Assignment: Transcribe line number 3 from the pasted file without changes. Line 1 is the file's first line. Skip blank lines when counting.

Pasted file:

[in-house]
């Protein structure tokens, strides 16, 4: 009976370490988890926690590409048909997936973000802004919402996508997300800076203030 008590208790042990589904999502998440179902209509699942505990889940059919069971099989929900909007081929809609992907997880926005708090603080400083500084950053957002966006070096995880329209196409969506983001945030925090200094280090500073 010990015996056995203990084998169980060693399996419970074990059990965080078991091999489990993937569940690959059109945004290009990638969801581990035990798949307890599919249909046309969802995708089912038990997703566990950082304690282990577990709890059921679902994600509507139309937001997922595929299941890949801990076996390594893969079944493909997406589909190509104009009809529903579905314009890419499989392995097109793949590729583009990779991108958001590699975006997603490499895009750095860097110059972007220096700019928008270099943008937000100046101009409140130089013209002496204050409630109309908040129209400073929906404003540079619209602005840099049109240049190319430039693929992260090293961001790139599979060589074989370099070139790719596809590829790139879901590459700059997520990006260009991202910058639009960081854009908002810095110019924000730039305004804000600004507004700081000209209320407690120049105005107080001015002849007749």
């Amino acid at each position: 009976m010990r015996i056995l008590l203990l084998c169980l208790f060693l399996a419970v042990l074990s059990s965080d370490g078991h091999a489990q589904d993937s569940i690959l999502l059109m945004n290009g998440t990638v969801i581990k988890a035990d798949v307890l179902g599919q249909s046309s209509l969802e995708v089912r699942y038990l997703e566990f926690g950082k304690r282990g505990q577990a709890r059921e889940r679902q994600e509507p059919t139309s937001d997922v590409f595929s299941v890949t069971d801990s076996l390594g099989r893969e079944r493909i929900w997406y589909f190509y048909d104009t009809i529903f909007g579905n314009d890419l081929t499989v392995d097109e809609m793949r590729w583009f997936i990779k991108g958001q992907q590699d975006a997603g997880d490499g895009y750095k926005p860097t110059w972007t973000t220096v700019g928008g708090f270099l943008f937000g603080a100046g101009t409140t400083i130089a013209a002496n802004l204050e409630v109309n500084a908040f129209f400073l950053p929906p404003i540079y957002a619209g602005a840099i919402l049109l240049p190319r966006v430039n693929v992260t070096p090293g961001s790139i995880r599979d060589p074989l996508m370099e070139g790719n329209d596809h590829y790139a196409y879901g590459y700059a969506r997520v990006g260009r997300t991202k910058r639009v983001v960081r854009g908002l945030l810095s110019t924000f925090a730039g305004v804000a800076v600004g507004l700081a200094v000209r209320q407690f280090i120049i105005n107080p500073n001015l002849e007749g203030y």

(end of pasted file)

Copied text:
């Amino acid at each position: 009976m010990r015996i056995l008590l203990l084998c169980l208790f060693l399996a419970v042990l074990s059990s965080d370490g078991h091999a489990q589904d993937s569940i690959l999502l059109m945004n290009g998440t990638v969801i581990k988890a035990d798949v307890l179902g599919q249909s046309s209509l969802e995708v089912r699942y038990l997703e566990f926690g950082k304690r282990g505990q577990a709890r059921e889940r679902q994600e509507p059919t139309s937001d997922v590409f595929s299941v890949t069971d801990s076996l390594g099989r893969e079944r493909i929900w997406y589909f190509y048909d104009t009809i529903f909007g579905n314009d890419l081929t499989v392995d097109e809609m793949r590729w583009f997936i990779k991108g958001q992907q590699d975006a997603g997880d490499g895009y750095k926005p860097t110059w972007t973000t220096v700019g928008g708090f270099l943008f937000g603080a100046g101009t409140t400083i130089a013209a002496n802004l204050e409630v109309n500084a908040f129209f400073l950053p929906p404003i540079y957002a619209g602005a840099i919402l049109l240049p190319r966006v430039n693929v992260t070096p090293g961001s790139i995880r599979d060589p074989l996508m370099e070139g790719n329209d596809h590829y790139a196409y879901g590459y700059a969506r997520v990006g260009r997300t991202k910058r639009v983001v960081r854009g908002l945030l810095s110019t924000f925090a730039g305004v804000a800076v600004g507004l700081a200094v000209r209320q407690f280090i120049i105005n107080p500073n001015l002849e007749g203030y």